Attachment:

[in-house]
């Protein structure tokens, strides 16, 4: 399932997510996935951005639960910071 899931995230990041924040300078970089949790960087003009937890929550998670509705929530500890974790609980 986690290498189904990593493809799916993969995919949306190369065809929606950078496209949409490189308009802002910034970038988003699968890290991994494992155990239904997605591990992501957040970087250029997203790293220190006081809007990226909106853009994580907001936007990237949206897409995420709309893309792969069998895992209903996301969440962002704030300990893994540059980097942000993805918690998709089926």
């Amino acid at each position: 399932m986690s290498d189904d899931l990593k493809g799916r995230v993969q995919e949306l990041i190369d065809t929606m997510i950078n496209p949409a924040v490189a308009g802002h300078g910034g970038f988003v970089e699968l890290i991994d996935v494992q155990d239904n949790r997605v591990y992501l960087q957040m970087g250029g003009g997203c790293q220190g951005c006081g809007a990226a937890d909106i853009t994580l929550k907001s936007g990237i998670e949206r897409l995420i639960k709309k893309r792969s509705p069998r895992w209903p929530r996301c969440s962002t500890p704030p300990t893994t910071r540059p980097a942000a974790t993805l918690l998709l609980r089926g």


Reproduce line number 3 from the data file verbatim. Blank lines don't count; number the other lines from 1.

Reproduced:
């Amino acid at each position: 399932m986690s290498d189904d899931l990593k493809g799916r995230v993969q995919e949306l990041i190369d065809t929606m997510i950078n496209p949409a924040v490189a308009g802002h300078g910034g970038f988003v970089e699968l890290i991994d996935v494992q155990d239904n949790r997605v591990y992501l960087q957040m970087g250029g003009g997203c790293q220190g951005c006081g809007a990226a937890d909106i853009t994580l929550k907001s936007g990237i998670e949206r897409l995420i639960k709309k893309r792969s509705p069998r895992w209903p929530r996301c969440s962002t500890p704030p300990t893994t910071r540059p980097a942000a974790t993805l918690l998709l609980r089926g």